EATON — The Preble County Board of Commissioners held its Sewer District Six (SD6) kick off meeting on Monday, Aug. 13. The well-attended meeting gave the public and commissioners an opportunity to air their grievances about the EPA-required plan, and discuss future plans.
The meeting started with a trip down memory lane, recalling the past and future of SD6.
“So everyone is aware, we did sign a contract with CDM Smith and we did have a request for qualifications before I came in. CDM Smith was selected out of that. Because of Ohio EPA’s findings we have been directed to consider the Sewer District Six,” Sanitary Engineer Bob Kohnen said.
Fred Smith with CDM Smith then took the floor to share the following project history:
•Ohio EPA Initial Sampling May 26, 2010
•Ohio EPA Follow Up Sampling Aug. 7, 2013
•MVRPC receives grant to study sewer options for Glenwood area 2014
•Ohio EPA Director’s Findings and Orders Feb. 2015
•MVRPC Study Completed June 2015
•SOQ’s received for U.S. 35 East Sanitary Sewer System Sept. 8, 2015
•Additional samples collected May 5, 2016 and May 25, 2016
•Sampling report completed June 2016
•Report update contract approved Aug. 6, 2018
Smith also provided figures from the report, to show the commissioners and the public what was found. According to the sampling results, analysis for E. Coli was performed for 23 wet weather samples and 22 dry weather samples. No flow was observed at Sample Location 10 during dry weather sampling and as a result, a sample was not collected.
In the table, highlighted cells indicate E. Coli concentrations exceeding public nuisance limits per Ohio Revised Code (ORC). There were 15 highlighted areas.
“Anything over 1,030 per hundred milliliters, basically that is a count of how man E. Coli they count in a hundred milliliters of solution. A public nuisance is created when more than 20 percent of the samples show up as having this elevated level of 1,030. Or, if there are five or fewer samples, if two or more are above that level,” Smith said.
“I’ll say the same comments I’ve said in the past, when we look at these sample results, less than 10 percent of the samples in wet weather conditions are exceeding those limits of 1,030, I would question why are we at 1,030, is that limit too low? Most houses are going to have some issues, I’m sure, systems aren’t 100 percent. If you look at the dry weather, we’re less than 20 percent of the samples and I think that is why people are here,” Commissioner Rodney Creech said.
“We do have acute cases that we could deal with locally and we said four years ago that we want to deal with them locally and we were told no. If you look at Sample 11 that is greater than 48,380, I could have told you that it would have tested that, you didn’t have to pull that. We have a trailer park there that doesn’t have septic. I could have probably told you what this report would have said.
“Again, I just want to say for the record, I wish we would have had the choice to fix this locally, but we’re past that. I think it is a bunch of crap — no pun intended — that we can’t deal with our local problems and the EPA feels like they have to come in here and tell us what to do,” Creech said.
“To tag on to that, I would actually like to see the history of this 1,030. When that number was set and what it used to be. If we got rid of site 11 there would go our problem, so I don’t know why we can’t just go and deal directly with the mobile home park and the owner and figure out how to fix that. I think we should monitor and handle the serious problems,” Commissioner Denise Robertson said.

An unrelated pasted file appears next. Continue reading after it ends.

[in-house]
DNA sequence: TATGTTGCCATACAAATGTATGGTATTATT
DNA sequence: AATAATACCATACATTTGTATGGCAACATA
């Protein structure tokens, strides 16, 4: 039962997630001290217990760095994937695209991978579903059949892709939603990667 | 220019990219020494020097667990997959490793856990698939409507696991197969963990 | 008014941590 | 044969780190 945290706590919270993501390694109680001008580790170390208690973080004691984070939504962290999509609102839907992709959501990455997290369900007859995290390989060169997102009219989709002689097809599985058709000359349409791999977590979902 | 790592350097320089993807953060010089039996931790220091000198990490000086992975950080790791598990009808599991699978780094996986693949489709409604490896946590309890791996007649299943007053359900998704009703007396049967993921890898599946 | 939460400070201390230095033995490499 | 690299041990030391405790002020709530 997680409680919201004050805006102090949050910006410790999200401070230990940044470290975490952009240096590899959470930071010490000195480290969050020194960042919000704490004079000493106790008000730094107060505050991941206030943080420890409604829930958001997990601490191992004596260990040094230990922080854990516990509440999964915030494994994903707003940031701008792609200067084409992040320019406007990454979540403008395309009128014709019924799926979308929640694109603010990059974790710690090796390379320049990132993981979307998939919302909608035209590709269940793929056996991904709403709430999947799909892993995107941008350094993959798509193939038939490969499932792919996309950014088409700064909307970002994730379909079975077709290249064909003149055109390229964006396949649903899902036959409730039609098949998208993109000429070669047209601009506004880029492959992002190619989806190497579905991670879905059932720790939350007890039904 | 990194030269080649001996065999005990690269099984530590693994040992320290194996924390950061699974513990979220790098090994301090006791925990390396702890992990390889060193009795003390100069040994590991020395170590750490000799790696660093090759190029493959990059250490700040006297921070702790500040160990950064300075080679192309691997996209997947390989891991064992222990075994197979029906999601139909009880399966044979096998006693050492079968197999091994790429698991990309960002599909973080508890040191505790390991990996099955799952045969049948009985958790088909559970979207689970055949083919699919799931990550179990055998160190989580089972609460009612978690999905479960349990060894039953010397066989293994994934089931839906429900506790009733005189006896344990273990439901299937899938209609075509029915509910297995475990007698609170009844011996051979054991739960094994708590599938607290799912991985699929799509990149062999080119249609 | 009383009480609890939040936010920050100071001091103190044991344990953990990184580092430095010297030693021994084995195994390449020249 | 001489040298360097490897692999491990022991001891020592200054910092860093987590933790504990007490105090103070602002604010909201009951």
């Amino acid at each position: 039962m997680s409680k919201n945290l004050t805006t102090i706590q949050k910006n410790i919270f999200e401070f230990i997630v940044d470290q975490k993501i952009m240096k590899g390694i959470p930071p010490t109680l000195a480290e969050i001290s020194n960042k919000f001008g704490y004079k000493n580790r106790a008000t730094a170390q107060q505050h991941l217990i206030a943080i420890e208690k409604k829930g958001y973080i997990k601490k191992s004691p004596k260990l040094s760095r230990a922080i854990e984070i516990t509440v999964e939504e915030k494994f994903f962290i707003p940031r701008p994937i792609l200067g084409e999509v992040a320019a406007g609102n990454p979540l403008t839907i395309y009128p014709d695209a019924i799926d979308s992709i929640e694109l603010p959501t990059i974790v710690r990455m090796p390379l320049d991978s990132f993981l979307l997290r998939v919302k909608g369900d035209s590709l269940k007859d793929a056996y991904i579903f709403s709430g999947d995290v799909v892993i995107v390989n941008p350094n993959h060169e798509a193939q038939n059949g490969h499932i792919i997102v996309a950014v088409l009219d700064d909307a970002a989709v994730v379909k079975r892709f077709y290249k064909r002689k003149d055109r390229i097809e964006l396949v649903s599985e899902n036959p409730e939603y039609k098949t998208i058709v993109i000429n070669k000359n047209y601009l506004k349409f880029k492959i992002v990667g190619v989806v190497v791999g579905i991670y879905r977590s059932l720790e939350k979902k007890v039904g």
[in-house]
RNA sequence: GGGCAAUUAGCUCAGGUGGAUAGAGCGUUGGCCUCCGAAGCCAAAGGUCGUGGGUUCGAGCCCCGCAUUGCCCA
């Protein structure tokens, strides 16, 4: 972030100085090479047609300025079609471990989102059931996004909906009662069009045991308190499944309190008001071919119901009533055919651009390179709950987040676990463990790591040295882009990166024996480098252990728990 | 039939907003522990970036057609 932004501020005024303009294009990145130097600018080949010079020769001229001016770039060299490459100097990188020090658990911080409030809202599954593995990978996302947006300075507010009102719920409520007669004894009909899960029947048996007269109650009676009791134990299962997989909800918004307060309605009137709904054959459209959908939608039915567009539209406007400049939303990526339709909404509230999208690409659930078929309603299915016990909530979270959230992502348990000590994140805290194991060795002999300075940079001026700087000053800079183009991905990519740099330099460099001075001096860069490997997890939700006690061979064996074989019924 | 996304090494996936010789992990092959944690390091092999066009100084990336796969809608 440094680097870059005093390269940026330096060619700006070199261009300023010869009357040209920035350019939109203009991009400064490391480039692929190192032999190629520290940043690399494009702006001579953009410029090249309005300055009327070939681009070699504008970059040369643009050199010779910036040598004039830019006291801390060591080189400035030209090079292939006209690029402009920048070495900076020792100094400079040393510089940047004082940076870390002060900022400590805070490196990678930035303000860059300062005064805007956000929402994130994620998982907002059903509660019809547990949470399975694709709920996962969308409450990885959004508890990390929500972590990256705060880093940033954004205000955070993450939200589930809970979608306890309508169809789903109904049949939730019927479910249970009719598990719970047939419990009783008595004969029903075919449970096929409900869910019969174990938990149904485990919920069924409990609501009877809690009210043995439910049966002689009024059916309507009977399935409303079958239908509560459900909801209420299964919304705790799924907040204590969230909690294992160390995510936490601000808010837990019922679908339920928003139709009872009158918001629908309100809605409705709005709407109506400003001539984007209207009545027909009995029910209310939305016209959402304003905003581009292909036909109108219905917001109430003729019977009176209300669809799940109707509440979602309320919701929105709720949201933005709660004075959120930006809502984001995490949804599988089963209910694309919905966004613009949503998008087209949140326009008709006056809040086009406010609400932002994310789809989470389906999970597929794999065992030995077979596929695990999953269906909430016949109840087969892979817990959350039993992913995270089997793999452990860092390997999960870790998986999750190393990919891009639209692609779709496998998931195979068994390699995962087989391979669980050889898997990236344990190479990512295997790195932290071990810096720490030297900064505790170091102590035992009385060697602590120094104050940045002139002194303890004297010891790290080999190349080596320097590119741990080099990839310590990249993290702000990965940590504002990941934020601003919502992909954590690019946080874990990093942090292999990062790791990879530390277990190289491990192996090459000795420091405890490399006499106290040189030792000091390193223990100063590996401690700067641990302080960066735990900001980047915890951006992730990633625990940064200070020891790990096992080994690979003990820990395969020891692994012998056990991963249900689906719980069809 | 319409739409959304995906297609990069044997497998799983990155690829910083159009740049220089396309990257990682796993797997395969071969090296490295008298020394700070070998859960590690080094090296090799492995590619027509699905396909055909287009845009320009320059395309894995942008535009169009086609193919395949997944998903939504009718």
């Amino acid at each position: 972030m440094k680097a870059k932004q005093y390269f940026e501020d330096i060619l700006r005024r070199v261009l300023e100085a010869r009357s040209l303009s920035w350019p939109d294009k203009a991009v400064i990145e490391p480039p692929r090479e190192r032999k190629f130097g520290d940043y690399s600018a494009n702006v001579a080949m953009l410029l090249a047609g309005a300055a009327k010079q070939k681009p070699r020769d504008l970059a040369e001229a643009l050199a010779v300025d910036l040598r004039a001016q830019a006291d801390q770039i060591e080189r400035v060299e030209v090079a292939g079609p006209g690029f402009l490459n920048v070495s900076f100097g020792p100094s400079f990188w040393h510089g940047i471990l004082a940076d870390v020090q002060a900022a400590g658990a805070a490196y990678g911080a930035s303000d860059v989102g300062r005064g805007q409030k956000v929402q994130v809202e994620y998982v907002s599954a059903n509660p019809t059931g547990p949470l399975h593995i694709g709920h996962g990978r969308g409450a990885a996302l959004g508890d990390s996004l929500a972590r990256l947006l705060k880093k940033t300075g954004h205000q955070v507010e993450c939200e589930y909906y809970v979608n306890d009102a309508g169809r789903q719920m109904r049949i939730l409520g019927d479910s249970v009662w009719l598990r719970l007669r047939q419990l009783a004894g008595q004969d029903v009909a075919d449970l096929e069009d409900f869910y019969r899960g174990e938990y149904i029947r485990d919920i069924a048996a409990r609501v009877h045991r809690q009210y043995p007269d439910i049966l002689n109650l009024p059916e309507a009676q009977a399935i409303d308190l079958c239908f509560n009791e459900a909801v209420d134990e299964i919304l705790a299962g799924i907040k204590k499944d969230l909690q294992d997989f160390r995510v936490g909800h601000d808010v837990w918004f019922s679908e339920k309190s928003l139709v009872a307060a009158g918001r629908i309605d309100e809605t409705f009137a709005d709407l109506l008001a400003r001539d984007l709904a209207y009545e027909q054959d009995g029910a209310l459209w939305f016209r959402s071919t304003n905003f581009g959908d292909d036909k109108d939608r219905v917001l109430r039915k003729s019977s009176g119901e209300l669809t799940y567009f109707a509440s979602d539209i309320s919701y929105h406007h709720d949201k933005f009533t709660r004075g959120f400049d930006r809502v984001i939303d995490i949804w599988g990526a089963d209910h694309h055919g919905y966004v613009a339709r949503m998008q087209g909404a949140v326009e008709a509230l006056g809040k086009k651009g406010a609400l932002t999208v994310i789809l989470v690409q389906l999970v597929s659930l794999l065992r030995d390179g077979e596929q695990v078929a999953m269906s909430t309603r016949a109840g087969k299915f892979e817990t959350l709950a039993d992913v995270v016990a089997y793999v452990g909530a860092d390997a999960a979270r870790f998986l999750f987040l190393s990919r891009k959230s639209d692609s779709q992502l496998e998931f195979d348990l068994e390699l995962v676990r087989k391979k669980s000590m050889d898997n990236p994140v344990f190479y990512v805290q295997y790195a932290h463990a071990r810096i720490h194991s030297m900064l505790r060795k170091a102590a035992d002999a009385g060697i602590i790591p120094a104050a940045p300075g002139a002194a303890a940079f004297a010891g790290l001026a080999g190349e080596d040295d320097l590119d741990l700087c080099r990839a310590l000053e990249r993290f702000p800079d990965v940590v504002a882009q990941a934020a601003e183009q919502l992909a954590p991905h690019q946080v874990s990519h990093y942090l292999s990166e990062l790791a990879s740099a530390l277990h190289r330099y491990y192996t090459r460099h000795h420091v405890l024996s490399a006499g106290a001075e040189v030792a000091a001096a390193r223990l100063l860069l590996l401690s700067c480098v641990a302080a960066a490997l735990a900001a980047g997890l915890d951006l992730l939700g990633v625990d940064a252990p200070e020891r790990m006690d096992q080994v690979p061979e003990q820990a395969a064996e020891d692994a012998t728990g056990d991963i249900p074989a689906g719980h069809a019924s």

Smith shared, once public health nuisance levels are reached it is then required to develop a public sewer district in that area.
Creech stated, he feels like instead of just fixing the affected area, they are “throwing darts” at the whole area to make this project “more affordable” and instead should be only focusing on the effected area and seeing if the project is affordable to begin with.
Smith countered, he does not believe that is true and believes they are targeting the effected areas only.
“Here is the big question, if we try to pare this down, what are the odds that the EPA will allow that?” Commissioner Chris Day asked.
“The only way to find that out is to try and pair it down, submit it to them, and see what they say,” Smith said. “They are never going to say anything off the record to me, until we submit something. That would be my first thing, we would go into GIS, delineate a more exacting area, submit it to you, submit it to them, and see if they approve it.”
“The area that is defined, that we know if the problem, is where we want to focus, because it is not right to have the rest of the area pay for this area that is the problem,” Commissioner Robertson said. “It is not going to be affordable for that area, so it is not fair to make another area pay to put this district in.”
“Again, we have not looked at affordability or a dart board area, in our opinion we are looking at the data and we are including the area that is creating the higher results throughout,” Smith said. “We are not trying to add home one to make it more affordable for everyone.”
Another grievance came to light when the public was allowed to speak, being that no representative from the Health Department was present to discuss the project and what has been deemed a public health nuisance. Many members of the public believed the Health Department should have been present, but they weren’t.
According to the Smith, next steps for SD6 will be determining what area the district will cover and having another discussion with the Preble County Commissioners.
Once that is determined, the project will follow this schedule:
•Furnish draft report to Preble County, Oct. 26.
•Furnish preliminary report to Preble County and OEPA, Nov. 30.
•Furnish final report to Preble County and OEPA, March 29, 2019.
Reach Kelsey Kimbler at 937-683-4061 or on Twitter @KKimbler_RH